WARPING UP

They have two large warping wheels and two girls wind warps on the wheel, then onto a warp beam and the warp beam is dropped into place on the loom. Figures 16 to 19.

 

PREPARING THE WEFT YARN

They weave several sorts of fabric. There is a fine organza which is used for painting pictures on. There is also silk noil which they weave as a plain fabric or with the odd narrow stripe in it (Figure 36). They also weave weft ikat. The warp is a plain colour but the weft is hand tyed in various patterns and dyed at least three times, starting with the lightest colour and finishing with the darkest. Figures 20 to 24 show the process.

 

LOOMS

The looms are mostly very simple and they are built and maintained on site. For the organza, the silk noil and the weft ikat, a two shaft system is used. Figure 26 shows sleying for organza and Figure 27 shows making the heddles. Yes, I said making the heddles. The girl is sliding the lower rod of the shaft progressively through the threads which are separated into those for each of the two shafts. As she slides the rod, she winds thin string round the upper and lower rod, separating adjacent threads. This is incredibly quickly done. They also have more complicated looms with up to 8 shafts where the heddles are permanent and threading up is carried out in a familar way (Figure 28 to Figure 32). The reeds on all these looms were metal and looked identical to European reeds. These were the only parts which they would have to buy in. Figures 33 to 36 show weaving examples.

 

OTHER CAMBODIAN LOOMS

At the silk farm they have a replica loom based on a royal loom of the 18th century (Figures 37 and 38). This is quite large and is like a draw loom All the wooden parts are of hardwood and are highly decorated. Figure 38 shows the carved end of the support for the shafts.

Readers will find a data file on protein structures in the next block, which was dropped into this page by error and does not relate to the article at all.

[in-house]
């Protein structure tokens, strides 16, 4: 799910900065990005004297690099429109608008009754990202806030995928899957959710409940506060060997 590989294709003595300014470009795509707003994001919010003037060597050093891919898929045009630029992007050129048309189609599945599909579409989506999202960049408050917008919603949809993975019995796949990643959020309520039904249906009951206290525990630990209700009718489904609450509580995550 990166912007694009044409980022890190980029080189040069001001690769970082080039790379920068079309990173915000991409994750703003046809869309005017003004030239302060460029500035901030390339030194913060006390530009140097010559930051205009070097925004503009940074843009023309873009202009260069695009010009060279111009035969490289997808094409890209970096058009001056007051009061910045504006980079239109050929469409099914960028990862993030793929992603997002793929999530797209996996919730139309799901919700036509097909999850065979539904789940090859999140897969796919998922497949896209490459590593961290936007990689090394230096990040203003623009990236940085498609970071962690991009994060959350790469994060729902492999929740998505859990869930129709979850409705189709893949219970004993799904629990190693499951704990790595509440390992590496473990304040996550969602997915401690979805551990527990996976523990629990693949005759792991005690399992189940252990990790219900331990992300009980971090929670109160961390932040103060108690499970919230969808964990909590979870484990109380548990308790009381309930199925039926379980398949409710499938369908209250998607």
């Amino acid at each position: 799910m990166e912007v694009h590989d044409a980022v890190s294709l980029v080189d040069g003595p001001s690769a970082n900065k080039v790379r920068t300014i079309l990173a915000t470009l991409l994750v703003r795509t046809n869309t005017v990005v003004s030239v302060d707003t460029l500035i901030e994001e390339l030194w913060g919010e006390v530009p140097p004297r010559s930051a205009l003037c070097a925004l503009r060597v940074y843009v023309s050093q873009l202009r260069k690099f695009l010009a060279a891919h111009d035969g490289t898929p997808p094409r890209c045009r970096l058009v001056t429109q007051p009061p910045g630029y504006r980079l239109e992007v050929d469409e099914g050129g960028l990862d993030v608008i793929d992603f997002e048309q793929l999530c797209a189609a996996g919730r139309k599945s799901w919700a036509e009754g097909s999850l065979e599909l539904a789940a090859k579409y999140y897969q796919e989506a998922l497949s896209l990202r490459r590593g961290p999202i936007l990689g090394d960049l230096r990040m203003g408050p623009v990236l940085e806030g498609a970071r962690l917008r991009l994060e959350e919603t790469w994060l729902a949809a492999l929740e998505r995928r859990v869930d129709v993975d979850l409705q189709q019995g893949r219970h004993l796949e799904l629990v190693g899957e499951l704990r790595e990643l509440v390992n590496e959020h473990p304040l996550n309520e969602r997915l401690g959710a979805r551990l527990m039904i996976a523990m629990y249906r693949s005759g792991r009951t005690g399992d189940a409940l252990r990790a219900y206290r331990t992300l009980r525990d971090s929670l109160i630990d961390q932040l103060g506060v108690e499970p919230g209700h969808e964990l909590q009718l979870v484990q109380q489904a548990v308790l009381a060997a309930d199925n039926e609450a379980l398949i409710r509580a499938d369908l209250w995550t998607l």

There was a loom and a weaver at the Victoria Hotel. The fabric was weft ikat. Figure 39 shows a general view of the loom. On the seat are a number of bobbins wound with the weft ikat (Figure 40). Each bobbin was numbered so that the bobbins were used in the right sequence. The reed (Figure 41) was held in a ornately carved piece of wood. The reed is actually of reeds (Figure 42). There were four treadles and four shafts (Figure 43) although the treadles were tied up to give tabby and only two were in use. The Warp beam (Figure 44) is actually a plank of hardwood about 9 inches across and an inch thick. It is held in wooden supports cut to match the warp beam's size. The supports were tied to a wooden beam which was, in turn, tied to the fixed back of the loom (Figure 45). A general view of the back of the loom is shown in Figure 46.